Wednesday, August 6, 2014
By STACEY HAIRSTON - Staff Writer
Franklin County High School is offering a new alternative education program, "Choices," in an effort to make sure all students have every opportunity to earn a high school diploma.
"Choices is designed to provide very individualized help for the small number of students who are failing due to discipline issues, low SOL and test scores, and other outside factors," said Principal Debora Decker. "It is a program for those students who have demonstrated that a traditional path to graduation is not working for them."
School officials recognize that family, jobs and other outside factors can impact a student's success in school.
"We are trying, to the best of our ability, to address those issues," she said.
The program also works to identify the students' goals and where they are in relation to achieving those goals, Decker added.
"The students get the chance to work with mentors and guest speakers and even get some job shadowing experience," Decker said. "The program is not designed for long term. It is a short-term program meant to get the struggling student back on the right track."
School officials have been working towards an alternative education program for years. Before now, the high school only offered the Individual Student Alternative Education Plan (ISAEP) program, also known as the General Education Development (GED) program, to ages 16 through 18.
The federal government does not recognize the GED as a diploma, so students who receive their GED are counted as "drop-outs" in terms of calculating a school's on-time graduation rate, Decker said.
"Although the GED helps those students who need a different approach to education, it counts against us as a school," said Decker.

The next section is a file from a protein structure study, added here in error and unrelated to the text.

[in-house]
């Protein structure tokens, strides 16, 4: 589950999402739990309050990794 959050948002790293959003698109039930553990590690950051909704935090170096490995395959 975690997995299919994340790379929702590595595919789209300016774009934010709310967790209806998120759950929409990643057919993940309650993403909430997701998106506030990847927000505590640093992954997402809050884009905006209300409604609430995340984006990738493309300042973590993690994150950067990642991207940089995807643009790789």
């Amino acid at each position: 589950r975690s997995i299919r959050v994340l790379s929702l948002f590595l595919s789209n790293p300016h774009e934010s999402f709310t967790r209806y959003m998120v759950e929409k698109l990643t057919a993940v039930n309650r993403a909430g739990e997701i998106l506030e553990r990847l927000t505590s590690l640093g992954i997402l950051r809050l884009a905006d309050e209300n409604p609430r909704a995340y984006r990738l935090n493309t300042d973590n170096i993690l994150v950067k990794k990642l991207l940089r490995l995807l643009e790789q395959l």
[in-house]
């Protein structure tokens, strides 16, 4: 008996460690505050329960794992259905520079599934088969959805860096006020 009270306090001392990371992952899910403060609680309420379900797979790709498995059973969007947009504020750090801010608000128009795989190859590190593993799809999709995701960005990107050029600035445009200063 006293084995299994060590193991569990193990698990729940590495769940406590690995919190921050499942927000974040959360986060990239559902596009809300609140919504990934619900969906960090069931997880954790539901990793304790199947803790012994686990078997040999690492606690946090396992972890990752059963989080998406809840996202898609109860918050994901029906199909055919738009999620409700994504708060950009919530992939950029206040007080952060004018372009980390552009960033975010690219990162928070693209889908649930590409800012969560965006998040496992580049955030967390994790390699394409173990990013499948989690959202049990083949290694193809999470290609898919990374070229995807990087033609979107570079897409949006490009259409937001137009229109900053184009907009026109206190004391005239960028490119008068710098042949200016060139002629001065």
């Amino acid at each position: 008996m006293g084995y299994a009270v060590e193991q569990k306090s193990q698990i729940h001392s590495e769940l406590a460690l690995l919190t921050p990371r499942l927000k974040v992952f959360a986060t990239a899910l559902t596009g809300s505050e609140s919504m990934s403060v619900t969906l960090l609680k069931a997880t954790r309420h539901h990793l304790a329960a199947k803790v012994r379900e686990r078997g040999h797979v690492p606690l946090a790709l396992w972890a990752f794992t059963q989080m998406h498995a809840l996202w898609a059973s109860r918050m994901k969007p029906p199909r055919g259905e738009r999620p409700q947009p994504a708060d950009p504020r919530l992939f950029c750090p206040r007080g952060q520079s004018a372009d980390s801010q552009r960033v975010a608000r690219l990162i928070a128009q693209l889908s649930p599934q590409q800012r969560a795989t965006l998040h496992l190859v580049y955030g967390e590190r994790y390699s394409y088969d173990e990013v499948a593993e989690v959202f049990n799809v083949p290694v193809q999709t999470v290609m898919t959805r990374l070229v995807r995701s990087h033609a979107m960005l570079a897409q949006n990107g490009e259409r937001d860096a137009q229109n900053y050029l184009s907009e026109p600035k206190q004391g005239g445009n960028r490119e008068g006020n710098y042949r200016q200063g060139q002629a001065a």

FCHS's federal on-time graduation rate is currently 80 percent and only recognizes students who earn standard or advanced studies diplomas.
However, Decker said the school's state graduation rate is 90 percent because Virginia recognizes all diplomas, including standard, advanced studies, modified standard, Individualized Education Program (IEP) diplomas and GEDs.
The school is fighting these statistics by offering three ways for a struggling student to recoup some of the missing credits needed to graduate.
In addition to the new Choices program, some core 10th-grade classes are now being offered in a year-long format as opposed to a semester format.
"Some kids do better with the same information spread out over a longer period of time," said Decker. "We've offered this option for a number of years to our ninth-graders, but this is the first year we are extending it to 10th-graders."
The high school is also offering a credit recovery program that will help students master material and units that were initially failed.
"In the past, if a student failed to master material in a class, they would have to come to summer school in order to earn that credit," said Decker. "Now, they have the option to participate in our credit recovery program to make up the missing material and earn that credit."
The program allows students to work in curriculum-based hybrid sessions with teachers, as well as online, to master the objectives they are missing.
During the last school board meeting, Decker announced that 15 seniors from the Class of 2014 were required to attend summer school in order to gain enough credits to receive their diplomas.
"All 15 of them attended summer school and all 15 of them passed and received a diploma," said Decker.
A total of 24 credits are required for a student to earn a standard diploma from FCHS. An advanced studies diploma requires 26 credits.
"The Choices program got its name because of the choices the struggling students have made so far," Decker said. "The program is about making better choices for themselves."
"The bottom line is that the student is the only one who has control over whether they succeed or not," she added.